Letter From the Editor


  • Regina Hoffman, MBA, RN Patient Safety Authority


If I had one superpower it would be to influence patient safety in the same way that Elon Musk can influence cryptocurrency. I would tweet #patientsafety #bestpractices #implementthem and suddenly patient harm—all of it—would plummet within minutes.

But the rest of us must work a lot harder to effect such change, and one could argue that change is especially difficult in healthcare. We typically need to tackle issues from a hundred different angles, then convince tired, overworked clinicians that the changes we’re asking them to make are worth it and will save lives. Quite frankly, that’s the hardest part.
Hopefully, the pandemic has made us nimbler.

At Patient Safety, we aim to provide a multifaceted view of each topic and timely information our readers can act on now. In each issue, we publish original research, perspectives from providers and patients, patient safety initiatives, quality improvement studies, and other pieces to both inform and inspire our readers to make the necessary changes to provide safe care for all patients.

In our feature article, authors Matthew Taylor, Catherine Reynolds, and Rebecca Jones share what they’ve learned from the Pennsylvania Patient Safety Reporting System about patients in isolation during the pandemic. They not only provide a comprehensive analysis, but also share potential solutions, such as video monitoring or creating negative pressure wings, to address challenges still plaguing facilities. These examples demonstrate situations where patients may be better served with a more agile approach than waiting for Level I evidence.

Also in this issue: the Patient Safety Authority’s annual analysis of all patient safety events reported in 2020—almost 300,000, excluding healthcare-associated infections. Pennsylvania healthcare facilities lead the nation in reporting patient safety events and helping facilities correct issues before they reach a patient.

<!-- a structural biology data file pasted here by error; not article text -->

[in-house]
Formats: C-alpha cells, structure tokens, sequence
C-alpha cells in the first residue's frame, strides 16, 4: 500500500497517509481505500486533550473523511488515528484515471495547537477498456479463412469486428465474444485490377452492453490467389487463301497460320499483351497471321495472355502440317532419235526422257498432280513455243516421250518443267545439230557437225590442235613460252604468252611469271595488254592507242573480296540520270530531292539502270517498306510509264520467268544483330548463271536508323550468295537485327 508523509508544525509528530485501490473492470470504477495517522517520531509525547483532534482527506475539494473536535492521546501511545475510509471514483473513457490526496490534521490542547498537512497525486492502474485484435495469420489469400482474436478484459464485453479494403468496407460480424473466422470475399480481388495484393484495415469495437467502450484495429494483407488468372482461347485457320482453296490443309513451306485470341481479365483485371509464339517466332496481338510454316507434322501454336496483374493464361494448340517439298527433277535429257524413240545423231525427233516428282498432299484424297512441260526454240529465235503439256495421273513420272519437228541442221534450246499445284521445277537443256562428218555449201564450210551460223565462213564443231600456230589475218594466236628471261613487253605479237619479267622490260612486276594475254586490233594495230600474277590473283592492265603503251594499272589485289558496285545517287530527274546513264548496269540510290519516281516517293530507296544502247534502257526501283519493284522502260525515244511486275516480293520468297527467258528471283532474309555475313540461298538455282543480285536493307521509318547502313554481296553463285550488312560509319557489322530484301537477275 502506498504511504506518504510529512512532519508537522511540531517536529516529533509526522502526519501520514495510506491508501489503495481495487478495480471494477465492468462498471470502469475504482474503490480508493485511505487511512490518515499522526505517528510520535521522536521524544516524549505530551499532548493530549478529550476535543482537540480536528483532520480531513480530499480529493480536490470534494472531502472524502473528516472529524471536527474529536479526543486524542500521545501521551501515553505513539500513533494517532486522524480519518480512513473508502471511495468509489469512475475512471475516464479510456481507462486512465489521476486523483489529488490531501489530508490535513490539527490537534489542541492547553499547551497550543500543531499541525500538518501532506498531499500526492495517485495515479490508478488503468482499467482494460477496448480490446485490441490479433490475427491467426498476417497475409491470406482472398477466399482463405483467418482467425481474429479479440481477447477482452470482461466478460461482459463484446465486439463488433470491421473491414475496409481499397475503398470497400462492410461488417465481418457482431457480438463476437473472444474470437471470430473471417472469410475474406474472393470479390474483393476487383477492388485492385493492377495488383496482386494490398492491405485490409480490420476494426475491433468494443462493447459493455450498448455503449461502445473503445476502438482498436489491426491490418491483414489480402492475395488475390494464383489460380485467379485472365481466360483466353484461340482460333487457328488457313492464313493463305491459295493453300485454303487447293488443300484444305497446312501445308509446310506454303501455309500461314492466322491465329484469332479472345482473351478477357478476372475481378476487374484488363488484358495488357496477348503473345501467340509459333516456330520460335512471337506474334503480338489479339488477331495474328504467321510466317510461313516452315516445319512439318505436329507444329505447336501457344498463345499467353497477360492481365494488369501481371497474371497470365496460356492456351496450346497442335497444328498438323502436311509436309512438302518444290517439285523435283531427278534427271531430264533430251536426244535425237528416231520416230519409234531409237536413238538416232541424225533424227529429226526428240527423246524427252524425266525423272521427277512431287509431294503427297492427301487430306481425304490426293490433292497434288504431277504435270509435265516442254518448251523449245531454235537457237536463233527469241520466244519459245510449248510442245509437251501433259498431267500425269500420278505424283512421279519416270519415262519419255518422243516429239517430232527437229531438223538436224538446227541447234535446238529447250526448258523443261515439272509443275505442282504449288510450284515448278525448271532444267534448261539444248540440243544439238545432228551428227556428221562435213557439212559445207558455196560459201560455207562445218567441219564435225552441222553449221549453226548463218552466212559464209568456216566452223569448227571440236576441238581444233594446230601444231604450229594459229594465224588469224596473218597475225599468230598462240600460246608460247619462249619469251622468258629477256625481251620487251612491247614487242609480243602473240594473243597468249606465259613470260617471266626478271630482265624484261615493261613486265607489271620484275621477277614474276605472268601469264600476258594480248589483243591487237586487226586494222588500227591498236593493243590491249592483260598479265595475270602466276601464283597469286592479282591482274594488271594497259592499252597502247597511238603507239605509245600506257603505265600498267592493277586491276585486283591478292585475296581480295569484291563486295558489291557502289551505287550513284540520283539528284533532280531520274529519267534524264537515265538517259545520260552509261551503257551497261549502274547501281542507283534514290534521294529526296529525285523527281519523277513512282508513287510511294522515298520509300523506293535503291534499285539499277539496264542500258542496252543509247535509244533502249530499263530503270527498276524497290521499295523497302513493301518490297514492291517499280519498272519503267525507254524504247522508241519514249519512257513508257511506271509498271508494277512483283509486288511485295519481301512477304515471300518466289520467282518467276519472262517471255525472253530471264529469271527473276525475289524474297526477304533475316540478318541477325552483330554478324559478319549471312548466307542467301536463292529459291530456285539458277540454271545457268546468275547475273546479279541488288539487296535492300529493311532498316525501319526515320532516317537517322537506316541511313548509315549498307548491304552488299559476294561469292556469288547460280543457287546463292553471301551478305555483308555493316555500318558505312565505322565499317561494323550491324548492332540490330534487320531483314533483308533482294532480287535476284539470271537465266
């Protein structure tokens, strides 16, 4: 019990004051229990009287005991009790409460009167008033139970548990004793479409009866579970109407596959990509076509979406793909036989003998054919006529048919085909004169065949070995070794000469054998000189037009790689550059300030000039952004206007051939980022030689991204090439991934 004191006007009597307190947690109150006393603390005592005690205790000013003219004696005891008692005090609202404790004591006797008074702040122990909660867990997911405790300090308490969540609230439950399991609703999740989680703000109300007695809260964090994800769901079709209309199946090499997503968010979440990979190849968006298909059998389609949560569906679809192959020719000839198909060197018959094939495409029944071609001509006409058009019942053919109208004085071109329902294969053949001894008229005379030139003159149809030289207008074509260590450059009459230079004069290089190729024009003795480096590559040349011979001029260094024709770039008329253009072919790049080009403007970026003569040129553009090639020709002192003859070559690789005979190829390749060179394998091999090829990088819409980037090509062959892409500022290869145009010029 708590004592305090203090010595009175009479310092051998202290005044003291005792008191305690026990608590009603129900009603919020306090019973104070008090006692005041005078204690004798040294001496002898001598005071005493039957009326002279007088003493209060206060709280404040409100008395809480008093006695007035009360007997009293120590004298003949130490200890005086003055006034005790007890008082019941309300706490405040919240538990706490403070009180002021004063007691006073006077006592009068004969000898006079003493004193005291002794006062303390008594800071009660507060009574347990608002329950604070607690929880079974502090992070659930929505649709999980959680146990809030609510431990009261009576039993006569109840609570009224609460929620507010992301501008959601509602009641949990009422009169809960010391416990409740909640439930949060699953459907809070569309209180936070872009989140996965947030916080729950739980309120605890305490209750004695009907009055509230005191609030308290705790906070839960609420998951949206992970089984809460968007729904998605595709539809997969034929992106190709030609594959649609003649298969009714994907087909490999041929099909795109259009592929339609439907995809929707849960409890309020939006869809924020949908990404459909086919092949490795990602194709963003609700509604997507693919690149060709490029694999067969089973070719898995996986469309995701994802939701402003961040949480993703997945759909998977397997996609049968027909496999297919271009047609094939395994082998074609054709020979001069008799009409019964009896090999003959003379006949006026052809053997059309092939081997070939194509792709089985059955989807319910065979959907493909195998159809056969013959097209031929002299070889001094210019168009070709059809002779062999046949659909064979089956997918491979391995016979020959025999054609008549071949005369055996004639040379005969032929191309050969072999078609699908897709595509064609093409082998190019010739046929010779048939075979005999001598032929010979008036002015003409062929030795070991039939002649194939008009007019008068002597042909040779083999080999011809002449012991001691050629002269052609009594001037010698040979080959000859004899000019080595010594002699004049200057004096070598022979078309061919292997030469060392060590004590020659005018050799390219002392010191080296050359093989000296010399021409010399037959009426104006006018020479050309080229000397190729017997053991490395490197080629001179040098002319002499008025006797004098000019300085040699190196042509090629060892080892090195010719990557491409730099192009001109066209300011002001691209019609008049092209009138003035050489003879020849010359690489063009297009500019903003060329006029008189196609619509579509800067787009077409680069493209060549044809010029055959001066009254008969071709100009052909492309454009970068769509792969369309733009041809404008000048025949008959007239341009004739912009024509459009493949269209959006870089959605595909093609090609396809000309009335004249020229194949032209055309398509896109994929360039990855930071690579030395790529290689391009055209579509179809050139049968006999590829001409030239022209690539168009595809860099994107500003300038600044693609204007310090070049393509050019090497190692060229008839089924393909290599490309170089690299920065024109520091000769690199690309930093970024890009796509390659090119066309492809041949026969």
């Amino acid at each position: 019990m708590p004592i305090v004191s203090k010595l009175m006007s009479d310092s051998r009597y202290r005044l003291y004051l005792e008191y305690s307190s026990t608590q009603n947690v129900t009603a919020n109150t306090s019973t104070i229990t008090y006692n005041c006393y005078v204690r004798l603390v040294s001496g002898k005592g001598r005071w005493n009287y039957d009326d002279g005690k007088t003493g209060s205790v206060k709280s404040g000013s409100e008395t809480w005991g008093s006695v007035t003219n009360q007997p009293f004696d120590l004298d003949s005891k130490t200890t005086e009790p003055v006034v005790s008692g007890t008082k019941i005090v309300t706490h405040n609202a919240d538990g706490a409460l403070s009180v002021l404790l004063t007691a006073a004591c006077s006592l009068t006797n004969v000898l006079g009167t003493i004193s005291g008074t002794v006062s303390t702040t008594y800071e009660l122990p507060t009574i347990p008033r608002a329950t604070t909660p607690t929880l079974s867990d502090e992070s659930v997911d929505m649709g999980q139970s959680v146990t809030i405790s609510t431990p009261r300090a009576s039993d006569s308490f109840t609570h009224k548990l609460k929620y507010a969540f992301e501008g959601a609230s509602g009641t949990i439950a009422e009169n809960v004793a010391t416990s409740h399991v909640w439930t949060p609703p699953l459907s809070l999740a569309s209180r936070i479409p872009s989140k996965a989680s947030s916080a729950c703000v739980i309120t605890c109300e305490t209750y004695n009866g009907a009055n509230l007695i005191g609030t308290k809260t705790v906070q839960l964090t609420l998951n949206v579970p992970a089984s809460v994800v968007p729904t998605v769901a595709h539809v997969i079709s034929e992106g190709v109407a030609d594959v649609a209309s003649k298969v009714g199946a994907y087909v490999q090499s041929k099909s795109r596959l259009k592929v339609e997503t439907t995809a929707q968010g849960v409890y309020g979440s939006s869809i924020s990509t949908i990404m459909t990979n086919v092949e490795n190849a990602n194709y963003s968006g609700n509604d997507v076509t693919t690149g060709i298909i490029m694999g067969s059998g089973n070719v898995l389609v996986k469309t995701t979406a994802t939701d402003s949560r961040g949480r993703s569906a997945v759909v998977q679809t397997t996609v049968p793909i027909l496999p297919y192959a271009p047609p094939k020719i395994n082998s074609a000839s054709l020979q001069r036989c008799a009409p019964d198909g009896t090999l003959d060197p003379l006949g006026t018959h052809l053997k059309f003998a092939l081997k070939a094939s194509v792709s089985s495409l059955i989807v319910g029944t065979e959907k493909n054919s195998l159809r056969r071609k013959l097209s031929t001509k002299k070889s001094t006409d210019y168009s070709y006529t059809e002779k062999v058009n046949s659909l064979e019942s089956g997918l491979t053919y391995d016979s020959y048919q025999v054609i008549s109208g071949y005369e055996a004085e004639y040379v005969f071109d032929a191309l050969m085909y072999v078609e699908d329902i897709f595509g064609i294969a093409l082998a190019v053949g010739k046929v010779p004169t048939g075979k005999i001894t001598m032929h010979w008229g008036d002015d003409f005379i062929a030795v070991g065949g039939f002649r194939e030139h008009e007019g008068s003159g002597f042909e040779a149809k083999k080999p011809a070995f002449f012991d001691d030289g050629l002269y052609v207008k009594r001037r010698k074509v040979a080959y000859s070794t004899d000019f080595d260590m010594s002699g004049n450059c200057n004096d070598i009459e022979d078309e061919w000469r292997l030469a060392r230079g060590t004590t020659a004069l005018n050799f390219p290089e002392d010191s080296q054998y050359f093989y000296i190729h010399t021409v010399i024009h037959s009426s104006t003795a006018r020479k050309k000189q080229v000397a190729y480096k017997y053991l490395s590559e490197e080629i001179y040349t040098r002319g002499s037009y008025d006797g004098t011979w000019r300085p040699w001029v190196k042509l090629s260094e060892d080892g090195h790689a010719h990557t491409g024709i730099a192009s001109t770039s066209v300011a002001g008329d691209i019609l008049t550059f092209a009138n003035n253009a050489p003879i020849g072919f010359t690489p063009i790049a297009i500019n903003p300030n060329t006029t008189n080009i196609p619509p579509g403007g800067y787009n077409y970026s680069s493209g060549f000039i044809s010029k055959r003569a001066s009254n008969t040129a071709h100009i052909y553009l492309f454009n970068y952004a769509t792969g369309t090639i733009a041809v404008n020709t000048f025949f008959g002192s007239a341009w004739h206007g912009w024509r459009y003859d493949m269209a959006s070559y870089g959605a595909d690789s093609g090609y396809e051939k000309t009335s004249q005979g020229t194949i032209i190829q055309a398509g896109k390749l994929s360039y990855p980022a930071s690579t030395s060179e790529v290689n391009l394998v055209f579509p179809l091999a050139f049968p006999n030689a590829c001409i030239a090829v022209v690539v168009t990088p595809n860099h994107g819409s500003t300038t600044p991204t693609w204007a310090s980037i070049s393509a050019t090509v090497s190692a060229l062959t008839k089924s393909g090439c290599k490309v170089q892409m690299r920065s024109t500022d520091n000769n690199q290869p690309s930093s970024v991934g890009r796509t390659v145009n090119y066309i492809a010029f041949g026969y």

Next, meet Dr. Steffanie Strathdee, infectious disease epidemiologist, associate dean of Global Health Sciences and Harold Simon Professor at the University of California San Diego (UCSD) School of Medicine, and co-director of UCSD’s Center for Innovative Phage Applications and Therapeutics (IPATH). Dr. Strathdee takes us on a journey to Egypt, where her husband nearly died from a “superbug,” and discusses a powerful weapon in combating antibacterial resistance: bacteriophage therapy.

From across the Atlantic, Carolyn Cullinane et al. became Patient Safety’s first international authors. Their results from an iterative performance improvement project offer promising results for patients with a National Early Warning Score (NEWS) of ≥7. They introduced surgical safety huddles to reduce cardiac arrests in perioperative inpatients, in yet another example of measures that others could consider today to improve outcomes.

Whether this is your first issue of Patient Safety or you’ve read them all, thank you for taking the time to explore these and the many other topics presented in this issue. Improvement starts with knowledge and ends with better care.

Editor, Regina Hoffman, and her letter to all readers.




How to Cite

Hoffman, R. (2021). Letter From the Editor. Patient Safety, 3(2), 2. Retrieved from https://patientsafetyj.com/index.php/patientsaf/article/view/june2021-letter-from-editor



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